Finding Spiritual Jewish Prayer
Certain times in my life I've felt an indescribable emotional connection exploding within me through Tefilah/Prayer.
The first time came upon me when a group of fellow Yeshiva High School graduates and I sat in a dark, candle-lit room on Tisha Be'Av at Camp Ramah Nyack. We sang old and new soft Jewish songs and desperately tried to evoke the sadness of ancient Jewish loss with modern Jewish vitality. I only knew a few of the songs, but found myself carried higher – even by those I didn't know.
The second time occurred when I first visited the Carlebach Moshav in Israel, founded by those who followed Rabbi Shlomo Carlebach from the House of Love and Prayer in San Francisco to establish a spiritual community in Israel, the Jewish soul's home. Friday night davenning was the first time I ever had a Mamish/real Kabbalat Shabbat. A native son of the Moshav and I began tapping and banging the tables in front of us during Lecha Dodi, more and more rhythmically, until he broke into a drum solo while the room full of men and women sang and danced with eyes closed and hearts open. I only had to learn one niggun that night, because that one niggun lasted a full hour. And it hasn't stopped for me to this day.
The third time I experienced prayerful ecstasy was in the home of my teacher, Dr. Devora Steinmetz, in Jerusalem during my year at Machon Schechter, the Jerusalem Campus of the Jewish Theological Seminary. Liz and I had heard about a monthly minyan at Devora's home, and our first time participating gave us hope that vibrant, soulful, Modern Jewish spiritual communities existed. About one hundred people showed up on the first Shabbat of every month, bringing with them their own siddurim, their own spiritual needs – and their own love of davenning. Devora never led, and rarely did anyone lead twice. Devora simply provided the space and her passionate presence. And the roof would just lift off of the apartment with the harmonies of learning, growing, Jews - young and old.
A more recent joyful moment occurred a few years ago while sitting in Yakar, a spiritual haven in Jerusalem for niggun-singing davenners, holding my father's hand. I already knew most of the tunes, having fallen in love long before with that precious community. I had never davenned with my father in Israel. We'd shared many powerful, emotional, transcendent, and loving experiences in our relationship, but I didn't realize how much his presence would touch my personal prayer life. My heart still aches with the memory of that ephemeral but exquisite visit to Heaven on Earth.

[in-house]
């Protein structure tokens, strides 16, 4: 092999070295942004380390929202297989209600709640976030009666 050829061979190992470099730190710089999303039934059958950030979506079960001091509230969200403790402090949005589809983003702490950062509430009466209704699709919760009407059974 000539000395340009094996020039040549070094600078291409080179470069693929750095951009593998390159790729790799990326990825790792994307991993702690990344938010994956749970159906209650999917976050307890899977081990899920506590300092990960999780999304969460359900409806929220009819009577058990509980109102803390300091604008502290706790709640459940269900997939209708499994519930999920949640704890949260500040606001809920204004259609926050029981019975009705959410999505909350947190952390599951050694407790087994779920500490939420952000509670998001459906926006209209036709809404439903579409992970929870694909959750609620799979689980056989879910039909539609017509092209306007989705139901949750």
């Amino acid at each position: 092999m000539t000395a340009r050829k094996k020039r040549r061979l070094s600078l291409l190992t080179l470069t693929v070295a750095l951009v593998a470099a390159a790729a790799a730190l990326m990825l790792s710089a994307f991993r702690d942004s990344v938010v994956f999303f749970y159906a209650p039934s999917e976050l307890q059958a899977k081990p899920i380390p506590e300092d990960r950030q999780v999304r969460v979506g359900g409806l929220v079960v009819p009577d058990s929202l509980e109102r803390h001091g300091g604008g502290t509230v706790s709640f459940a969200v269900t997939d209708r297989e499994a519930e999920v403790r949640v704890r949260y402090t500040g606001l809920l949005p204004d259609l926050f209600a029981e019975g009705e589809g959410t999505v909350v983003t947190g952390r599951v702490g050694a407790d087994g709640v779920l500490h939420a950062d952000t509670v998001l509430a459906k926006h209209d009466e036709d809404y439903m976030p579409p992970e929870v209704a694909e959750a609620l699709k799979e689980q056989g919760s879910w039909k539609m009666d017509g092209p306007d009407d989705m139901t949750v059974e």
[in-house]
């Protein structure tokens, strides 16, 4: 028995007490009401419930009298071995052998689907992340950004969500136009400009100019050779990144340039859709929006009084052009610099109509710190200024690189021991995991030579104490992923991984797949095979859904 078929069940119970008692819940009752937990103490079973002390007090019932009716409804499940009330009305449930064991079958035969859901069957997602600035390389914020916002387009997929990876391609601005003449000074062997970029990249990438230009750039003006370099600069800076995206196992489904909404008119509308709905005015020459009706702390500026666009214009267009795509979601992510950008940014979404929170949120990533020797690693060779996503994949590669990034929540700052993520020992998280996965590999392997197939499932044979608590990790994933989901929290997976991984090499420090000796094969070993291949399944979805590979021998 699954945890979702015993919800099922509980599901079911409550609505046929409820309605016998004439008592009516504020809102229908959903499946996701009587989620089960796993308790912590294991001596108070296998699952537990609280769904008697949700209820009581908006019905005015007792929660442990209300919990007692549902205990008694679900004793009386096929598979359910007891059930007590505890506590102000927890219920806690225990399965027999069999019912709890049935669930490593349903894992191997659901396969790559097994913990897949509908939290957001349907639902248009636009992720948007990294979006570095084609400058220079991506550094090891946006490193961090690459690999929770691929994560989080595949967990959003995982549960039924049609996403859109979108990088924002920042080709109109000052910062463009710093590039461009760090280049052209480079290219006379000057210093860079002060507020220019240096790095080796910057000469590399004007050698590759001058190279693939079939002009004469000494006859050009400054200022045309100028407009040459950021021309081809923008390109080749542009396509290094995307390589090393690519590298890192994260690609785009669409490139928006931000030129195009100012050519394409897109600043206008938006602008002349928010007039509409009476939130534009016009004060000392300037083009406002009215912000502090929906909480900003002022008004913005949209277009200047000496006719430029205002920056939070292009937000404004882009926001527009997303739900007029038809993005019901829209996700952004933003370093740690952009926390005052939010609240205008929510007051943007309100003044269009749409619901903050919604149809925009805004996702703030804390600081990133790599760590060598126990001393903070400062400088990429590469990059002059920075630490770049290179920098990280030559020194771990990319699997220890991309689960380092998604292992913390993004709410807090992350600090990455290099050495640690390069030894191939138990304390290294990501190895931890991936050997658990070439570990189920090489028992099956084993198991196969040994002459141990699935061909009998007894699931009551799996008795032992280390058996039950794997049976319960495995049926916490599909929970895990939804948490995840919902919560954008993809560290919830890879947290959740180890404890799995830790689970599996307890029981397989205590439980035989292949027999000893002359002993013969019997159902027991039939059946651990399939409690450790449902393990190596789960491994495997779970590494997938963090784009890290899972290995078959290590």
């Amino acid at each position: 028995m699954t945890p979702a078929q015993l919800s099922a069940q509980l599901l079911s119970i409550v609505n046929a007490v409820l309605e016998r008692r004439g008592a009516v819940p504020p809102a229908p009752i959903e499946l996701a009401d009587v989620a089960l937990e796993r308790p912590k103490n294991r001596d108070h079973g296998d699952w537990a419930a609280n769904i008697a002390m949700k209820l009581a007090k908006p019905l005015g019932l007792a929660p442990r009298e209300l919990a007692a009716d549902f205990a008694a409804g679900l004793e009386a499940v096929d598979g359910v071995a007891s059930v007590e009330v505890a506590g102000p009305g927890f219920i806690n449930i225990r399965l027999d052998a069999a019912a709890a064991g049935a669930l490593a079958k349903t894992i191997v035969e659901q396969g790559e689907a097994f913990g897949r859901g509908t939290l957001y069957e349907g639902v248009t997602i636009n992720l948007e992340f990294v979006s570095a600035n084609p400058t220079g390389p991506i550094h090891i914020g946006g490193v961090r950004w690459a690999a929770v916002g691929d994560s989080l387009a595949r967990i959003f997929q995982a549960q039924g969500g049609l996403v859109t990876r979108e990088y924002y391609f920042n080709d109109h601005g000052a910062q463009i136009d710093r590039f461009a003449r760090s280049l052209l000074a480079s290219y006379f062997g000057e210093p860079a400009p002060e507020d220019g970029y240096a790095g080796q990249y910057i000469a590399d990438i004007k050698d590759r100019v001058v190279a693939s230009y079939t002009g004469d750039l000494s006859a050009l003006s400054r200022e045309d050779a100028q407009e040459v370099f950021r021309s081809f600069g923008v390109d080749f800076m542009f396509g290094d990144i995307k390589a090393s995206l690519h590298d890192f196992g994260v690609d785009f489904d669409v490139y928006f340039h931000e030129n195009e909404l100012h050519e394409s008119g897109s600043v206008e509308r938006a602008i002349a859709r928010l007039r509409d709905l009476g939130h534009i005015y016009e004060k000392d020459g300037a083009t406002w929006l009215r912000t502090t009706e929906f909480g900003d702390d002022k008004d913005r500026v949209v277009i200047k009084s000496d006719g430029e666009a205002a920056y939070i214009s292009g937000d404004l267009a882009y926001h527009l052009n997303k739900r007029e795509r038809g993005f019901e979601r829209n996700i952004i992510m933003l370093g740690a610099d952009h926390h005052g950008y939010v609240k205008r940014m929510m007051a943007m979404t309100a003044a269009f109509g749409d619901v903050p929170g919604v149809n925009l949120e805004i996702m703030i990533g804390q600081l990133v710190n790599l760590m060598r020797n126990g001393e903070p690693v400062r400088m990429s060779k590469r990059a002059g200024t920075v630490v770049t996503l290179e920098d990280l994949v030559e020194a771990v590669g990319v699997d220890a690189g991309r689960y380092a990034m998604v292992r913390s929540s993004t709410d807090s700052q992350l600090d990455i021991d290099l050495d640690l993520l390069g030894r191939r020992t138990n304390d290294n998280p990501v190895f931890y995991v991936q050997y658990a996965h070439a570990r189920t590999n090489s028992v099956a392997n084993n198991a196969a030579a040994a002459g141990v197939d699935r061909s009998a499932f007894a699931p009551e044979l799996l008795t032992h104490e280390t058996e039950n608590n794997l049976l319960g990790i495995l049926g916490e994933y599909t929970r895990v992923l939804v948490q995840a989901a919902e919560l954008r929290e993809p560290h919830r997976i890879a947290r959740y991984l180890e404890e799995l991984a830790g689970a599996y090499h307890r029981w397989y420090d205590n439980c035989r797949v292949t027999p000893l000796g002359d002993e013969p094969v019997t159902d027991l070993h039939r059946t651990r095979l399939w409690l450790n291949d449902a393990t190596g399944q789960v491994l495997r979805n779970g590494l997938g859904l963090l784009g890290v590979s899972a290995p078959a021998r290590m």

I believe that the following four ingredients, each learned from one of the experiences above, can enhance the intensity and health of our spiritual community:
1) Be willing to join an intense and new experience, with the acceptance of the personal vulnerability that comes with encountering newness.
2) Use your whole self to pray – when your body remembers the experience you’ve crossed the line from prayer to davenning. Hold tight to a general trajectory without concretizing any one moment in its course as the final destination.
3) Find a community with a dependable center that seeks to empower. Safe space for sacred experiencing need not be hierarchical.
4) Love your fellow davenner. Reach to individuals comprising your chevreh, acknowledging them as worthy of contributing without requiring sameness as a criterion.
The combination of these magic ingredients is something peculiar that transcends the halachic order of prayer, but can't exist without its guiding structure. It transcends the specific melodies for certain prayers, but can't exist without their interconnectedness. It transcends the immediate location, but can't exist without intentional sacred-space-making. It transcends the person who happens to be davenning, but can't exist without an old, incomplete soul's inviting voice. And it transcends the individual's kavannah/devotion, but can't exist without many people's individual spiritual yearnings.
May we feel invited to share in the search, the soulful experience of Tefilah, by remembering each other as we close our eyes and open our souls.